The Middle East Crisis Remains the Same in 2023 (as posted originally in 2009 and updated)

This commentary was prepared during the Israeli war on Lebanon in the summer, 2006 and updated in 2009. Its portrait of the main actors in the tragic circumstances of Middle East peoples remains unchanged today in  2023.

The commentary hints at the fundamental role the United States has played in the Israel/Palestine conflict, the Israeli vision of a “Greater Israel” empire, and the need for a movement of progressives to mobilize to end US complicity with Israel’s violent policies which victimize the Palestinians while continuing to expose Israeli citizens to terrorist retribution. Unfortunately, none of these core features of the Middle East catastrophe have changed for many years.

This time the peace movement must expand its militancy demanding that the Biden administration end its support of Israeli militarism and promote the liberation of the Palestinian people.


The Crisis is Upon Us


The current Middle East crisis has emerged with  rapidity. We have seen a seemingly unending escalation of violence against expanding civilian targets in Gaza, Lebanon, the West Bank and Israel. Also Muslims and Jews have been increasingly threatened within the United States. However, spokespersons of both parties proclaim that the United States needs to exert military power regionally and globally.

Key Actors in the Middle East Drama

To better understand the immediate causes of this Middle East crisis and its relationship to United States foreign policy the major actors in the tense drama must be examined.

First, the Israeli government is driven by a vision of regional hegemony and the elimination of the Palestinian people as a political force. As Noam Chomsky has argued, Israeli governments (and the United States) have always envisioned a region based on a “Greater Israel,” that is Israeli control of the politics and economics of Southern Lebanon, Western Syria, and Palestine. Crushing the growing popularity of Hamas and Hezbollah is a necessity from the vantage point of this vision and ultimately as well destroying their base of support in Syria and Iran. The brutal assault on Israelis on October 7, 2023 provided an excuse to indiscriminately target Palestinians living in Gaza.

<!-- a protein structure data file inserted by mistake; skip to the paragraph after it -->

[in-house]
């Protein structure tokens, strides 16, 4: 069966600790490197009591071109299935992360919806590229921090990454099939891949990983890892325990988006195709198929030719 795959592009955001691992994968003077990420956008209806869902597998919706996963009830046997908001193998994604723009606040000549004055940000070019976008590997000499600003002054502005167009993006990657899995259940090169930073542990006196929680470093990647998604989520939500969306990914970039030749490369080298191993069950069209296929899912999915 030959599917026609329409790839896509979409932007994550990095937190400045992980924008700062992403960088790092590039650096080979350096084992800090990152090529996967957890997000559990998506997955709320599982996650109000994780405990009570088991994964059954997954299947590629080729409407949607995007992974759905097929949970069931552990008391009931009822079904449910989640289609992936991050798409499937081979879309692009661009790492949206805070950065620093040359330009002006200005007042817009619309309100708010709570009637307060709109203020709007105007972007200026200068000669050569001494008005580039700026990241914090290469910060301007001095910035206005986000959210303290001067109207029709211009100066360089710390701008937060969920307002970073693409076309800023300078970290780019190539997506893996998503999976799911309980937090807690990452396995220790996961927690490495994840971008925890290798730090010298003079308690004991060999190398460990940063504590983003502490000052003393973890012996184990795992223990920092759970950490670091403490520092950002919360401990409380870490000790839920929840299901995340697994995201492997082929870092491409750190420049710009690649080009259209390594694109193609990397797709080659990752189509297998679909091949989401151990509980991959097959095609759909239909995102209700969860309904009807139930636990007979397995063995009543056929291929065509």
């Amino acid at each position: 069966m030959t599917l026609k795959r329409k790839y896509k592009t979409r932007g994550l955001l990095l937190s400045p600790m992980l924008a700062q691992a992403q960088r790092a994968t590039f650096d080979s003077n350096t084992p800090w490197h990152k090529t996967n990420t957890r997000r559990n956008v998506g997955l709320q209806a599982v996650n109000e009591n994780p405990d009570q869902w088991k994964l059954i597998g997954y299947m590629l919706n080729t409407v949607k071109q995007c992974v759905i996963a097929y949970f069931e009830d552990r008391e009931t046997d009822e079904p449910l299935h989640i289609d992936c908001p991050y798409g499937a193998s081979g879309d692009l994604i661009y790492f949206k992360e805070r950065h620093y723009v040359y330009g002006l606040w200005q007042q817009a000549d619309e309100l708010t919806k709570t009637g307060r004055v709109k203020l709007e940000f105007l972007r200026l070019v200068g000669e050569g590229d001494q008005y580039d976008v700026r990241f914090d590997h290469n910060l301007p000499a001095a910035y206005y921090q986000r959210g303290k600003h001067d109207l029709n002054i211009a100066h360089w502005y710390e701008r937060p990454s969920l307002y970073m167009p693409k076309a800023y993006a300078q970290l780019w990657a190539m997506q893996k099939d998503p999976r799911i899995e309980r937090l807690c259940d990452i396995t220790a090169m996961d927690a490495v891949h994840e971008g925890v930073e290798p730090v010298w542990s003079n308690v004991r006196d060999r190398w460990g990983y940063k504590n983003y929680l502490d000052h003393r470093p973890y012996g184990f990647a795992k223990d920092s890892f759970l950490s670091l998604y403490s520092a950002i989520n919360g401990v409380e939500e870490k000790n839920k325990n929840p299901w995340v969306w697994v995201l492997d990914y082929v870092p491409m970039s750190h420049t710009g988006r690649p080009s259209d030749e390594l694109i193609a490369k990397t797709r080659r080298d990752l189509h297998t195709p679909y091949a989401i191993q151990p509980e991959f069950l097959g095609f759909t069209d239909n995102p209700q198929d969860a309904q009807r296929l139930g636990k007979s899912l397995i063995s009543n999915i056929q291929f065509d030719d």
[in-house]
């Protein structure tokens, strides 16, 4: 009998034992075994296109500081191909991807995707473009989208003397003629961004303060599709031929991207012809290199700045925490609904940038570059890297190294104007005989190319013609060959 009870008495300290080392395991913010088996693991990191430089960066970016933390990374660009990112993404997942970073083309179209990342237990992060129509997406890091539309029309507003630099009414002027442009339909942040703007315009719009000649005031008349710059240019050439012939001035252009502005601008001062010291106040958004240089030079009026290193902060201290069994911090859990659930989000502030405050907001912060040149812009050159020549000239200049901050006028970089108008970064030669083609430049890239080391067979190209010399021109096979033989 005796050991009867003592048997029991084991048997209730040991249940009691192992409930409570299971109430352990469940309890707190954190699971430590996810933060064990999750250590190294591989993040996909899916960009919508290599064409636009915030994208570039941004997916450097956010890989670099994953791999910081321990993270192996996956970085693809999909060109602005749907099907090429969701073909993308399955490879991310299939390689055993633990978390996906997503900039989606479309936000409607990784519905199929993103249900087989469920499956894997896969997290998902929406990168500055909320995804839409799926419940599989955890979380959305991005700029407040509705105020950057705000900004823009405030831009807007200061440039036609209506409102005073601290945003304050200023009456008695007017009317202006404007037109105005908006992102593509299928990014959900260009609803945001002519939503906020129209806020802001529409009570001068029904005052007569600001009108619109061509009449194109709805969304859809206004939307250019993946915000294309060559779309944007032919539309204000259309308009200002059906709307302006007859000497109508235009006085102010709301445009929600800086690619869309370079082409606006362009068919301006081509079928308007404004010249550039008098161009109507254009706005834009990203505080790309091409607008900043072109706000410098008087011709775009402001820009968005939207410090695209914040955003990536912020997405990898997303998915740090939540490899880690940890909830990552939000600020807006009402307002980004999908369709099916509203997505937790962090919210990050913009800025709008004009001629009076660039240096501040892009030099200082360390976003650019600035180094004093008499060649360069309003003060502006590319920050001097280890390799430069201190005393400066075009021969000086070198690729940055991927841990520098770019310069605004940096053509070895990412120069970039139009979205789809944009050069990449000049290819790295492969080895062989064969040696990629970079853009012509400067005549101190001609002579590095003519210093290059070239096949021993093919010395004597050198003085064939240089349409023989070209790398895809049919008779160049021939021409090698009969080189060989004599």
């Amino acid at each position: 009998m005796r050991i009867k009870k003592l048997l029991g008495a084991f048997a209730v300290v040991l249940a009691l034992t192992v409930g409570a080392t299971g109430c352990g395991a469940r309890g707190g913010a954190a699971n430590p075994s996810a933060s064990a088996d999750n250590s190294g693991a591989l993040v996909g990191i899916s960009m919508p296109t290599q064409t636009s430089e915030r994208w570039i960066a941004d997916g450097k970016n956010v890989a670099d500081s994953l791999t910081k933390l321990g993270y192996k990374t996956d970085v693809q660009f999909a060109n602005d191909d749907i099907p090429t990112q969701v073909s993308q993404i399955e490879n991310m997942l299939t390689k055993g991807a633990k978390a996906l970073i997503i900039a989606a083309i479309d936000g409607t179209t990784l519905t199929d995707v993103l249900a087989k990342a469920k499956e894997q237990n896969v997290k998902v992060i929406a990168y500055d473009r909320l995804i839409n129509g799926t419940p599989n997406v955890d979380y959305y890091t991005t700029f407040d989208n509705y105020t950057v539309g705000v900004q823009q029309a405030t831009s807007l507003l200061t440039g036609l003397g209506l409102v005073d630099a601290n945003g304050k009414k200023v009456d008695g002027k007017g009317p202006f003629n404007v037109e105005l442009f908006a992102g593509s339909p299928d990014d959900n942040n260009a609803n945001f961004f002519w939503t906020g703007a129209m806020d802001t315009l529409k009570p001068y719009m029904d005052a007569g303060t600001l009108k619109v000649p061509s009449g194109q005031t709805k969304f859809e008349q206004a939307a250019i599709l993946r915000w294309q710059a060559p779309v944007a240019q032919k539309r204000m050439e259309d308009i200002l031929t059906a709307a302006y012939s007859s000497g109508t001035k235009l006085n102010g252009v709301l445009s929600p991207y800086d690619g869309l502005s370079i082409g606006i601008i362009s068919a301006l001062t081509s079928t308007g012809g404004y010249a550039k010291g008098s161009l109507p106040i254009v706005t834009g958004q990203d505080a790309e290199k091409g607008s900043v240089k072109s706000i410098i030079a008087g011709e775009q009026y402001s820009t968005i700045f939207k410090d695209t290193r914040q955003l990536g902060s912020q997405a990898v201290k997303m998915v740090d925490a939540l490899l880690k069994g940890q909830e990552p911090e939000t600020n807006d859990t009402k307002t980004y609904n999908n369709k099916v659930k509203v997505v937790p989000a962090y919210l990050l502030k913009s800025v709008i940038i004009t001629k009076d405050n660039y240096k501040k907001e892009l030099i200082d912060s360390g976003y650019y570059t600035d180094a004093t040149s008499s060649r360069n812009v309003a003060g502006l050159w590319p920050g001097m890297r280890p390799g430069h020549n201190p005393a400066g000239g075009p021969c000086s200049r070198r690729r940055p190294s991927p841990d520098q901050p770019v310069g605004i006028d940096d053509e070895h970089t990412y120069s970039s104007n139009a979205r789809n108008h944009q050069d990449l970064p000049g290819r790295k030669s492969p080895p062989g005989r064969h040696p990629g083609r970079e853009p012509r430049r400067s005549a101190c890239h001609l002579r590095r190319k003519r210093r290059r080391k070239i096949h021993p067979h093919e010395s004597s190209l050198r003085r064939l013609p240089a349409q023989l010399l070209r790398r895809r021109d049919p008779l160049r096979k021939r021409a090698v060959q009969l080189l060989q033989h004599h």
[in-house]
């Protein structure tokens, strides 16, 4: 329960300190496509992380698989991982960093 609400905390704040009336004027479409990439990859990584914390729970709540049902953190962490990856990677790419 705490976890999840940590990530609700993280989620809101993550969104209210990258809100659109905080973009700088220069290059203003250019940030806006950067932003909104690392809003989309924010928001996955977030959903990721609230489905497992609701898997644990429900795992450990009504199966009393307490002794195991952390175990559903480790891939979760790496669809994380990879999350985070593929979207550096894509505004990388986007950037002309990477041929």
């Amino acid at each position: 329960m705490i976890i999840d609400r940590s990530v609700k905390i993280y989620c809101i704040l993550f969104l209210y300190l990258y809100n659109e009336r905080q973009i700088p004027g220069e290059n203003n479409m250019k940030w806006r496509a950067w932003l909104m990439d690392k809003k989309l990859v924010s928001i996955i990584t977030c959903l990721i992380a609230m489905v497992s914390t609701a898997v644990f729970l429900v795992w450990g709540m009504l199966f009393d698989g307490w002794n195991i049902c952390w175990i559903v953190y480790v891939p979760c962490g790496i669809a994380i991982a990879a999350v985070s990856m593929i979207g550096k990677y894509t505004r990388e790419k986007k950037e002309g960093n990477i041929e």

Second, the Middle East crisis has profound consequences for the United States and the Biden administration. President Biden by word and deed has given the green light to Israel to expand its violence in Gaza and Lebanon. He has forestalled diplomatic activity to bring a halt to the violence despite cosmetic visits by Secretary of State Blinken and others to the region. He even has been slow to remove US citizens trapped in the war zones of Gaza. Further, the continued tension between the United States and Iran suggests that the former would not oppose an Israeli strike on the latter. The US would get its war on Iran without having to carry out the war itself. In the end, this Middle East crisis could give renewed intellectual justification for the neoconservative vision of a globalization of American power.

Third, this administration seems to be increasing support for militarism in the face of growing danger of war in virtually every region of the world: the Korean Peninsula,  East and South Asia, Central Europe, and Latin America and the Caribbean. The Biden administration, as with most administrations since World War II, seems wedded to the unlimited use of military force as opposed to diplomacy.

Fourth, “Political Islam” refers to those movements, primarily in the Middle East, the Gulf, North Africa, and Asia that fuse the drive for political power with religious fundamentalism.  Paradoxically, Political Islam drew much of its initial support from US global policy. For example, the United States provided massive aid and training to rebels fighting against the pro-Soviet government of Afghanistan in the 1980s, including the 9/11 enemy icon, Osama Bin Laden. In fact, President Carter began funding the creation of Political Islam in Afghanistan before the Soviet Union sent troops to that country.

Hamas and Hezbollah, allied with outside actors Syria and Iran, formed in the 1980s. They sought to capture the support of Palestinians and their allies in response to growing Israeli brutality against the Palestinian people and the corruption of the Palestine Liberation Organization. There is much evidence that Israel gave financial support to Hamas to weaken the secular Palestine Liberation Organization. While these two formations have supported what is called terrorism and religious fundamentalism they at the same time have provided significant social services and a political voice for the repressed Palestinian population.

Finally, we need to reflect more systematically on Syria and Iran as regional political actors sympathetic to the Palestinian people and opposed by the state of Israel. It is clear that both Syria and Iran are targets of the US. Israel receives huge military  support from the United States in part to “balance” the influence of other state actors in the region. The US wants to control the flow of oil, and Israel wants  to control territory and people.

It remains to be seen whether the growing worldwide protest against the Israeli war on Gaza and US acquiescence to it will bring a desperately needed ceasefire soon, and in the future, and whether anti-war candidates can win victories in 2024 US elections. The enormous increase in anti-war and free Palestine movements in the United States and growing opposition to the United States and Israel in the Global South suggest the emergence of a “second global power,” the power of the people against militaristic governments.



By Harry Targ